Attorneys for Daniel Banyai and the town of Pawlet offered oral arguments Wednesday before the Vermont Supreme Court in an appeal of an Environmental Court decision against his unpermitted gun range.
Each attorney was allowed 15 minutes to make their case, much of which was taken up responding to questions posed by the Supreme Court justices, who peppered both attorneys with numerous questions.
The justices poked and prodded the attorneys during the online hearing, about missing documents and questions about seemingly conflicting arguments, but did not tip their hand toward either side.
After hearing from both parties, the justices concluded the hearing and will issue their decision at some point in the future.
The appeal is the latest volley in a lengthy battle between Banyai, the owner of the 30-acre Slate Ridge shooting facility located at 541 Briar Hill Road, and the town of Pawlet, which has spilled over into a neighborhood dispute.
But Wednesday’s oral arguments had nothing to do with the problems between neighbors and dealt strictly with Banyai’s problems with the town’s zoning.
In March, Environmental Court Judge Thomas Durkin issued a decision that Banyai must cease any shooting, classes or other activities on his Slate Ridge property, that he must remove all unpermitted improvements on the land and also pay $46,600 in fines.
Banyai appealed that decision and hired Middlebury attorney Cindy Ellen Hill to represent him. The town of Pawlet is represented by Manchester attorney Merrill Bent.
During Hill’s oral argument, she said Banyai was granted a permit only to have it rescinded later and then denied when he tried to again obtain it.
Justice John Dooley questioned Hill as to whether the appeal would cover whether any of the many structures on the property were legal.
Hill said there is no evidence on the record of what structures were present beyond those for which permits were sought.
“There is no evidence in this record of what structures were referenced, there was no evidence presented by the town that there were structures beyond those considered in the permits,” Hill said. “There is no evidence in the record that there are any structures, beyond that.”
Associate Justice Harold E. Eaton Jr. asked about the definition of “school” as it pertains to allowable activities under a town of Pawlet zoning permit.
“Is this a school in general, is it a school that the Department of Education has approved of?" Eaton asked. “Can we switch from a shooting school to one for practice landing of aircraft, and just by calling it a school, does that mean it's within the permit?”
Hill told the justices that Pawlet zoning allows outdoor recreation as a permitted activity and noncommercial shooting ranges and gun clubs are considered outdoor recreational uses, requiring only a zoning administrator-issued permit.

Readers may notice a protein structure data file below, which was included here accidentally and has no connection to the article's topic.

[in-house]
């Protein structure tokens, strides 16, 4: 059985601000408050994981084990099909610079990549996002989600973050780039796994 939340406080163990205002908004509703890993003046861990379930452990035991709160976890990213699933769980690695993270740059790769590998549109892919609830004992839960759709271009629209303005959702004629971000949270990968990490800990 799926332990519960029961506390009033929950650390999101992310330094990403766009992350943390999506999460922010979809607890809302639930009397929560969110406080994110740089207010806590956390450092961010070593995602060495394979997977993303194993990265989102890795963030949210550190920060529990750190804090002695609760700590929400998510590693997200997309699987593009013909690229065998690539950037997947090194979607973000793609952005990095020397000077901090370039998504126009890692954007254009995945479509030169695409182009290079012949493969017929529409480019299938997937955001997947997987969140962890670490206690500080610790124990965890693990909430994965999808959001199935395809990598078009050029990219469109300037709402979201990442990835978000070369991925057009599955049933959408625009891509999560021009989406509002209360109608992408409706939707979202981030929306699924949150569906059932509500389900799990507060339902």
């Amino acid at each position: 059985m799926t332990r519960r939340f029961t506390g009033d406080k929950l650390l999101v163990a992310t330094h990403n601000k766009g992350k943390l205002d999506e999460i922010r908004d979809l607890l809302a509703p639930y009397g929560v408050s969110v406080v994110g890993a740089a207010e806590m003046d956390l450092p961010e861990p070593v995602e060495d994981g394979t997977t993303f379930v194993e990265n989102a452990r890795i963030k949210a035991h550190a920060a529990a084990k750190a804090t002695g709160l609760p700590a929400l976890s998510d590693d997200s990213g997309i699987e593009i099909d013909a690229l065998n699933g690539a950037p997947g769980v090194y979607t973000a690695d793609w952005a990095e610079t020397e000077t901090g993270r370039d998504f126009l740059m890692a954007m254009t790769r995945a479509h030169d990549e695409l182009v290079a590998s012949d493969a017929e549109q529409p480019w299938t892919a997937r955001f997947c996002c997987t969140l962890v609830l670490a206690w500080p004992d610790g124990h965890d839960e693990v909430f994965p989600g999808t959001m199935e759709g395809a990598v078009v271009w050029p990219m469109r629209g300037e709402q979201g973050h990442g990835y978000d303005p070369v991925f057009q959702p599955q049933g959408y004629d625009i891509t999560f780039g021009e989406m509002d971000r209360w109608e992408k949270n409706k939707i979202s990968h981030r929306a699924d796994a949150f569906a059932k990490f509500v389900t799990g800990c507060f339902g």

Hill did not address whether Banyai was running a commercial enterprise, despite advertising classes and training activities; he maintained that it was not a business.
Eaton asked Hill if the mere designation of the activity as “educational” qualified it as a school.
“Does that mean that so long as there's an educational purpose to what's going on on the land, ... there's no need to get an additional permit?” Eaton asked. “There's nothing in the bylaws that I can see that defines what a school is, and you only need to get a permit for a permitted use. Doesn’t that mean virtually anything, as long as there's an educational component, could be considered a school?”
Bent told the justices that Banyai had every chance to follow the law and zoning ordinances to permit his development legally.
“The law of this state, and therefore the path, the proceedings have followed in these various proceedings afford Mr. Banyai, every opportunity to present his case, to raise defenses and to show that his project is consistent with Pawlet’s zoning bylaws and state law,” Bent said.
But Dooley stopped her and asked if it wasn’t true that the town had originally supported the permit and then reversed itself 180 degrees.
Bent said, no, the town declared Banyai’s appeal of a permit denial in 2018 as untimely.
But then the town responded to an Environmental Court ruling that ordered the town to consider it as a request for a variance, and the town then held a hearing on that request.
“So the town didn't change its position, the town merely follow the mandate of the environmental division,” Bent said.
Much of Bent’s testimony centered on clarifying the confusion that has reigned over the past two-plus years in the case.
Justice Eaton asked Bent what Banyai was to do if he had been told to take a certain course of action by a town official.
“The zoning administrator invites Mr. Banyai to submit a zoning permit application within the timeframe specified in the notice of violation, and Mr. Banyai did that,” Eaton said. “And in response to doing that. He received a permit from the zoning administrator. What is Mr. Banyai supposed to do if following the instructions of the zoning administrator is insufficient?”
Bent said that the zoning administrator of the time, Eric Mach, didn’t have the right to issue the permit, and Banyai should have known that.
“The zoning administrator at that time either did not understand the process, or that the pending appeal that was pending at the time deprived him of the jurisdiction of taking that action,” Bent said. “Mr. Banyai was aware that the DRB decision was vacated, and there were several instances in which the court advised Mr. Banyai that the zoning administrator did not have jurisdiction, and the town issued a letter rescinding that earlier permit.”